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What is HD?

Huntington’s disease (HD) is an inherited, relentlessly degenerative brain disorder with physical, cognitive and emotional symptoms. It affects both males and females and symptoms usually begin to appear between 30 and 50 years of age. Less commonly, HD may develop in youth (under 20 years – Juvenile HD) or older adults (Late Onset HD).

HD is caused by a defective gene on chromosome 4 that causes an excessive build-up of the protein, ‘huntingtin’. This protein build-up damages nerve cells in parts of the brain, affecting neurological function and causing HD. Each child of a parent with the defective gene has a 50% chance of inheriting HD.

It was estimated in 1996 that the prevalence for HD in NSW is 7.3 people per 100,000 of the population. Those at 50% risk of inheriting the HD mutation are estimated at 25.2 per 100,000.

Based on a population for NSW and ACT of 8,375,100 (ABS March 2018) this translates to:

  • 612 people with HD
  • 2,110 people at 50% risk.

In fact the prevalence is probably higher than this. New prevalence data are expected in the near future.

Currently, there is no definitive treatment or cure for HD. However, research has led to improvements in the management of symptoms. Research is being conducted worldwide to find effective treatments to delay the onset of HD and to slow its progression.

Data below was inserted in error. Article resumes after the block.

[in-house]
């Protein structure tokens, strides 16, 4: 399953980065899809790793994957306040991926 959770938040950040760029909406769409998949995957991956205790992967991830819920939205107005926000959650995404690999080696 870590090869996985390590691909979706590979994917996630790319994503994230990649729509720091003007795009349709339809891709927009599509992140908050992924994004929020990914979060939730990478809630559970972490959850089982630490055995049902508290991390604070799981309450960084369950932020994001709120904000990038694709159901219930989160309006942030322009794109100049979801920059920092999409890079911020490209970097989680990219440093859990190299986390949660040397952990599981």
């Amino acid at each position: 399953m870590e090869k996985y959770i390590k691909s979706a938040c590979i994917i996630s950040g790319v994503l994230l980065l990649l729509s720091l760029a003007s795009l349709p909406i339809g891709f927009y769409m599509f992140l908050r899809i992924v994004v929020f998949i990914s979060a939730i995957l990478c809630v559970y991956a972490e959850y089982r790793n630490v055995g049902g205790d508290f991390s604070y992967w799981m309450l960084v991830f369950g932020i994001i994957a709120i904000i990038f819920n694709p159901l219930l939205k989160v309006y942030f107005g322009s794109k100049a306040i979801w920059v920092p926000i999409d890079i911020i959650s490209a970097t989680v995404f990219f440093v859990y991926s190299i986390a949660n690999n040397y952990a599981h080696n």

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National Carers Week 2020

Replay the free online webinars and self-care and wellbeing workshops for carers conducted during Carers Week 2020.

A Caregiver’s Handbook for Advanced-Stage Huntington Disease – Pollard, J. (ed.) 1999

The aim of this book is to familiarise carers with Huntington's disease, so that they can recognise its symptoms and know what to expect as it progresses.
It also includes general principles of care and tips that other carers have found useful.

Isolation tips and support for young people and their families 

As everything changes around us day by day, in ways most of us have never experienced before, we are feeling a lot of uncertainty – in our own lives, for our families, friends and for the world in general. In a situation like this, both the known and the unknown can cause increased levels of worry and stress, especially for those in families affected by Huntington’s disease who are already coping with a lot.
Access our Youth Connection counselling services.

Global Connections for Huntington’s NSW ACT

I had the privilege of attending the EHA conference in Bucharest, Romania in October 2019.
Here's a few stand-out presentations and posters and Q&A with John Eden, CEO of the Scottish Huntington’s Association.

Coping with self-isolation for People with Huntington’s disease

Huntington’s disease can be challenging on a good day, therefore preparing for self-isolation and being informed on the best ways to cope during this difficult and confusing time is very important. Below, are some tips on coping with COVID-19 isolation for people with Huntington’s disease.

Coping well and finding resilience

Dealing with life’s challenges as a young person can be difficult. School, work, relationships, friendships and family usually provide more than enough to cope with, put the extra challenges HD brings on top of all of this and it’s no wonder kids and young people affected by HD have a much harder path to navigate.

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